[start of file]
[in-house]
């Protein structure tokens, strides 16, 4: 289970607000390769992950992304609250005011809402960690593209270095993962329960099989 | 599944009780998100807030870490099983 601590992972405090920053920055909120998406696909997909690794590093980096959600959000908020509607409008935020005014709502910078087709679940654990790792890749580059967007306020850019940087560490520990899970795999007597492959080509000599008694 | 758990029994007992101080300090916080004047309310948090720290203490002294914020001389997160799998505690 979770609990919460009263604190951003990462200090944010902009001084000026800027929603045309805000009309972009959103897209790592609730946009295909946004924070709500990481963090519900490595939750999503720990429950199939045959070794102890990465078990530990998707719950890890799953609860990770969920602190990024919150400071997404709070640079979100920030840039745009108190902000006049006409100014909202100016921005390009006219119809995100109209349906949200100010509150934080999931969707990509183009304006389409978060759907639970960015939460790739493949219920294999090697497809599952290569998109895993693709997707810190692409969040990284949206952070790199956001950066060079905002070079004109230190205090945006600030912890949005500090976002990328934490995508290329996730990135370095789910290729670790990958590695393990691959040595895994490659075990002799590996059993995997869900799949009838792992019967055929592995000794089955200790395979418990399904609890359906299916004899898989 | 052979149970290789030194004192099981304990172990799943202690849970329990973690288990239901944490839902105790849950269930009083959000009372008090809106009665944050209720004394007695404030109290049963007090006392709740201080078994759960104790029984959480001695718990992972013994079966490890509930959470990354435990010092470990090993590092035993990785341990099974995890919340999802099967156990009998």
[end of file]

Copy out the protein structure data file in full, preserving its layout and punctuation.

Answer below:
[in-house]
């Protein structure tokens, strides 16, 4: 289970607000390769992950992304609250005011809402960690593209270095993962329960099989 | 599944009780998100807030870490099983 601590992972405090920053920055909120998406696909997909690794590093980096959600959000908020509607409008935020005014709502910078087709679940654990790792890749580059967007306020850019940087560490520990899970795999007597492959080509000599008694 | 758990029994007992101080300090916080004047309310948090720290203490002294914020001389997160799998505690 979770609990919460009263604190951003990462200090944010902009001084000026800027929603045309805000009309972009959103897209790592609730946009295909946004924070709500990481963090519900490595939750999503720990429950199939045959070794102890990465078990530990998707719950890890799953609860990770969920602190990024919150400071997404709070640079979100920030840039745009108190902000006049006409100014909202100016921005390009006219119809995100109209349906949200100010509150934080999931969707990509183009304006389409978060759907639970960015939460790739493949219920294999090697497809599952290569998109895993693709997707810190692409969040990284949206952070790199956001950066060079905002070079004109230190205090945006600030912890949005500090976002990328934490995508290329996730990135370095789910290729670790990958590695393990691959040595895994490659075990002799590996059993995997869900799949009838792992019967055929592995000794089955200790395979418990399904609890359906299916004899898989 | 052979149970290789030194004192099981304990172990799943202690849970329990973690288990239901944490839902105790849950269930009083959000009372008090809106009665944050209720004394007695404030109290049963007090006392709740201080078994759960104790029984959480001695718990992972013994079966490890509930959470990354435990010092470990090993590092035993990785341990099974995890919340999802099967156990009998």